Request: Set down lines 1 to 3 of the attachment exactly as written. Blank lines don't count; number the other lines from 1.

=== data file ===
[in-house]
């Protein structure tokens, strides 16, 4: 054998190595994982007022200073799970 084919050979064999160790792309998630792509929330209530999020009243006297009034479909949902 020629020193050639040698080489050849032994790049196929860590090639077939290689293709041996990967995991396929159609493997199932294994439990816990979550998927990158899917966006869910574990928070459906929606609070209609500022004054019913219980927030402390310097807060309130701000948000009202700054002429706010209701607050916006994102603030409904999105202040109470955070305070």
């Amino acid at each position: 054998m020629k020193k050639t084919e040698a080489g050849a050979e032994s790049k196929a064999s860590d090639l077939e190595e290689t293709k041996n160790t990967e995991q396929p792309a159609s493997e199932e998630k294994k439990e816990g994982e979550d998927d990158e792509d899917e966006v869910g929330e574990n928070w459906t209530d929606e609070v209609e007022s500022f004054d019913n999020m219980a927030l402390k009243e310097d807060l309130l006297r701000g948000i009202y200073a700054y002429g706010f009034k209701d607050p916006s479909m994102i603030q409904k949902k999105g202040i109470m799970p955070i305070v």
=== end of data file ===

[in-house]
């Protein structure tokens, strides 16, 4: 054998190595994982007022200073799970 084919050979064999160790792309998630792509929330209530999020009243006297009034479909949902 020629020193050639040698080489050849032994790049196929860590090639077939290689293709041996990967995991396929159609493997199932294994439990816990979550998927990158899917966006869910574990928070459906929606609070209609500022004054019913219980927030402390310097807060309130701000948000009202700054002429706010209701607050916006994102603030409904999105202040109470955070305070």
């Amino acid at each position: 054998m020629k020193k050639t084919e040698a080489g050849a050979e032994s790049k196929a064999s860590d090639l077939e190595e290689t293709k041996n160790t990967e995991q396929p792309a159609s493997e199932e998630k294994k439990e816990g994982e979550d998927d990158e792509d899917e966006v869910g929330e574990n928070w459906t209530d929606e609070v209609e007022s500022f004054d019913n999020m219980a927030l402390k009243e310097d807060l309130l006297r701000g948000i009202y200073a700054y002429g706010f009034k209701d607050p916006s479909m994102i603030q409904k949902k999105g202040i109470m799970p955070i305070v």